Blog and Ideas
January 21, 2014
By Jorge Chávez

Batman vs Mexico’s Geo-location Act

The Geo-location Act gives away our right to privacy in exchange for the idea of a safe utopia.

Batman vs Mexico’s Geo-location Act

Although it was passed in March 2012, more recently Mexico’s Geo-location Act, which gives the Attorney General's Office (PGR) the power to track suspects in cases of organized crime, kidnapping or extortion without needing the permission of a judge, has been garnering more attention.

Due to public pressure, the National Human Rights Commission (CNDH) brought an action challenging the constitutionality of this law, which is still under discussion by the Supreme Court. But what violates our human rights? We’ll let Batman explain:


In the most basic sense, geo-location is a GPS system (Global Positioning System) that combines geographic data with software and hardware. For several years now, all smartphones have include GPS so users can find their location on a map, plan routes and find places or people.

However, this could become a massive spying tool as any private institution, government or police organization could know your location in real time and use this information irresponsibly, resulting in a serious violation of citizens by their own government.


In the movie “The Dark Knight”, Batman used a system similar to geo-location to finally catch the elusive Joker. In desperation, the hero decides to grant the full power of this information (location and data) to one of his closest allies: Lucius Fox, who says he will only use this technology once because, “with every great power comes great responsibility.”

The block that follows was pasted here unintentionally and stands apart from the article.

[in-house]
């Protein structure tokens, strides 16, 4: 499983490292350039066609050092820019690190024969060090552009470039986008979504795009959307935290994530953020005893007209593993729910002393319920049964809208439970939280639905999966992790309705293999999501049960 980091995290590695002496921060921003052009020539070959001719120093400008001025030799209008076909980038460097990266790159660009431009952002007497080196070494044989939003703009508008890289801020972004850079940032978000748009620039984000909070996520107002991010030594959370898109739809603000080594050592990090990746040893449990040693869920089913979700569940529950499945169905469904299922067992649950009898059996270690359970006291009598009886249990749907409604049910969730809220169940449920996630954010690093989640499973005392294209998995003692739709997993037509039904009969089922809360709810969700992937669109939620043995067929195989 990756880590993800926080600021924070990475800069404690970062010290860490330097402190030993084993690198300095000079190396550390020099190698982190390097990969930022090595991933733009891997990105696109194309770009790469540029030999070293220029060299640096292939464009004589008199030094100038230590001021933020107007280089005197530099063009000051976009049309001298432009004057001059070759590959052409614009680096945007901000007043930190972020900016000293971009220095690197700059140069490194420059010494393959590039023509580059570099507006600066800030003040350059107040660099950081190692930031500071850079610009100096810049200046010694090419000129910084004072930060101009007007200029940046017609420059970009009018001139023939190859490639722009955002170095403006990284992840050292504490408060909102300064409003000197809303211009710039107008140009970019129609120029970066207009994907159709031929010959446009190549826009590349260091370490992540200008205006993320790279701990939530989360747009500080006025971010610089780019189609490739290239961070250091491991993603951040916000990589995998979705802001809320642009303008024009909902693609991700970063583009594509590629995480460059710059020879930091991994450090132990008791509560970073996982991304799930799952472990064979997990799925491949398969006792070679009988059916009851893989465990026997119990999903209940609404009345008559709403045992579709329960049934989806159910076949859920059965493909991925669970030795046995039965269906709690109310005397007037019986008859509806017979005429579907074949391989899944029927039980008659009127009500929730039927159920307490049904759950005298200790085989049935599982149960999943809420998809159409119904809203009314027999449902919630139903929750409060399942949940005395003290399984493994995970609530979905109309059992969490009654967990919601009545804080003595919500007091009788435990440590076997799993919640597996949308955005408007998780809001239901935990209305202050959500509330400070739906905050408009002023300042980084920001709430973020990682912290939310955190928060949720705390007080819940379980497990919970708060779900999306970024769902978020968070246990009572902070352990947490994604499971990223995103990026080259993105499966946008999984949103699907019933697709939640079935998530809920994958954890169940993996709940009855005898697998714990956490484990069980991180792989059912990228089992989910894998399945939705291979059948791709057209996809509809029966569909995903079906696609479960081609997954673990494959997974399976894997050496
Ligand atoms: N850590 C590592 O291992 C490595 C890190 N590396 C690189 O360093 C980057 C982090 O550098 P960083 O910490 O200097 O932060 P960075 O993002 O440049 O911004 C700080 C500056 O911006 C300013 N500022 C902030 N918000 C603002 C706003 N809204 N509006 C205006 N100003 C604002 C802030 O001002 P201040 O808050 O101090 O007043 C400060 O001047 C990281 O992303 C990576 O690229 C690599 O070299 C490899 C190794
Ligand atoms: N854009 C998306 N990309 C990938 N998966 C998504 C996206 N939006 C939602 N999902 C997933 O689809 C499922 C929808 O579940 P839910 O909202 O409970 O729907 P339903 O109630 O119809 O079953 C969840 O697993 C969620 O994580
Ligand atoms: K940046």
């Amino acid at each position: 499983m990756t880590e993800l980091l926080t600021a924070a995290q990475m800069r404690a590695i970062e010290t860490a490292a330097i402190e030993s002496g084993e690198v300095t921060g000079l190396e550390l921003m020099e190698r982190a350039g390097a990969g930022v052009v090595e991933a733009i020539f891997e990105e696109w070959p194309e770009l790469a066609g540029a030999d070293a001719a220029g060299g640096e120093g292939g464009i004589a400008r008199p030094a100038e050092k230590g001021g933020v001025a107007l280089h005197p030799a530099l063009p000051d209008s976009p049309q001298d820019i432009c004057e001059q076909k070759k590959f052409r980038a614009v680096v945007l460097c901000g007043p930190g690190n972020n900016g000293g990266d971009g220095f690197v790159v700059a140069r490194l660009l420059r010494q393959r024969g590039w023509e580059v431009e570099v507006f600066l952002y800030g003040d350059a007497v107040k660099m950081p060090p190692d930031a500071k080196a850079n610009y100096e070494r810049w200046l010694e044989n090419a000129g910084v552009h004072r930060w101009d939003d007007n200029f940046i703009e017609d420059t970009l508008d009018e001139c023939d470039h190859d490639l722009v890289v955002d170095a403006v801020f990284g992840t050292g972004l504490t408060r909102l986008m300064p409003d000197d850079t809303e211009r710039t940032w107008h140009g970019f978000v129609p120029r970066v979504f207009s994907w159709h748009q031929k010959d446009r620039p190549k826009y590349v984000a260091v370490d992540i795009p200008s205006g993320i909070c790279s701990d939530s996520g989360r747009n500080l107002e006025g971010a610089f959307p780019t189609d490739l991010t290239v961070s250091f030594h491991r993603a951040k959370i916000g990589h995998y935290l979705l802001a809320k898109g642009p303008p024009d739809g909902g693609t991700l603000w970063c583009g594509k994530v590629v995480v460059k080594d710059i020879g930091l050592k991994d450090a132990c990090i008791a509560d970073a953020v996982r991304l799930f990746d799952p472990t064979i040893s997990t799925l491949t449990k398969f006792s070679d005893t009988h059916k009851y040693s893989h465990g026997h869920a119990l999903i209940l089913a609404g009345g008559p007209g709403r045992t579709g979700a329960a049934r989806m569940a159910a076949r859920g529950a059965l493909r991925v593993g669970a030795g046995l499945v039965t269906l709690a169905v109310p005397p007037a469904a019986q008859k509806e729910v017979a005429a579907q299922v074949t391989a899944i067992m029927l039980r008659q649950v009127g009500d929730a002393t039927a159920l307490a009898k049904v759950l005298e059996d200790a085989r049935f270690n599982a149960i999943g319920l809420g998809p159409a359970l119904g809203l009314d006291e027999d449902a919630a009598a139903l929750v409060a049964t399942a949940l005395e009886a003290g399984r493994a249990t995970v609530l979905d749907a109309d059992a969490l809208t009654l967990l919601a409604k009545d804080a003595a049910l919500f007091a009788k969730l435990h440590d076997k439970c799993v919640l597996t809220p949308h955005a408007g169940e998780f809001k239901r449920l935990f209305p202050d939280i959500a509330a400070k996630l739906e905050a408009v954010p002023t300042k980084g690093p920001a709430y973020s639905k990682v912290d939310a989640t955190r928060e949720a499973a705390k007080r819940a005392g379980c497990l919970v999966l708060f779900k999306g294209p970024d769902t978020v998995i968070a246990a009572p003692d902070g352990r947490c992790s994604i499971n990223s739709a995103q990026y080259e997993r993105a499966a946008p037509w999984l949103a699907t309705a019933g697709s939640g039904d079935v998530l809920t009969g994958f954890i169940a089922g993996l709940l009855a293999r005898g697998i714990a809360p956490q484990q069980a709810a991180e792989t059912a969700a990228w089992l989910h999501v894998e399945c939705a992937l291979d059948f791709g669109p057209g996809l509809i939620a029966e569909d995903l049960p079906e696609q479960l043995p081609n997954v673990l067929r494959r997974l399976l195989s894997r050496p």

Although the ethics and morals of Batman may have been corrupted during this instance, there was a still a sensible voice that recognized the power of violating human rights in the effort to undermine organized crime.


Unlike the movie The Dark Knight, with the Geo-location Act our right to privacy has been given away in exchange for the idea of a safe utopia, which means that we have opened the door for the police to freely locate anyone at any time. Is it worth sacrificing our rights to support an outdated judicial system in crisis? Many think not.

As in Gotham, our justice system is flawed from its foundations, leaving most crimes unpunished and prisons that are overcrowded with the innocent. Crime and insecurity are linked to government policies and economic models that for years have led to widespread corruption and ineffective policing and government that has created a vicious cycle systemic exploration that effects Mexicans from every part of the country at every socio-economic level.

Are the possible benefits against organized crime something that you’re willing to compromise your rights for with the Geo-location Act? Leave me your comments below and start the debate.

Jorge Chavez is Senior Editor at Mijo! Brands of Mexico.

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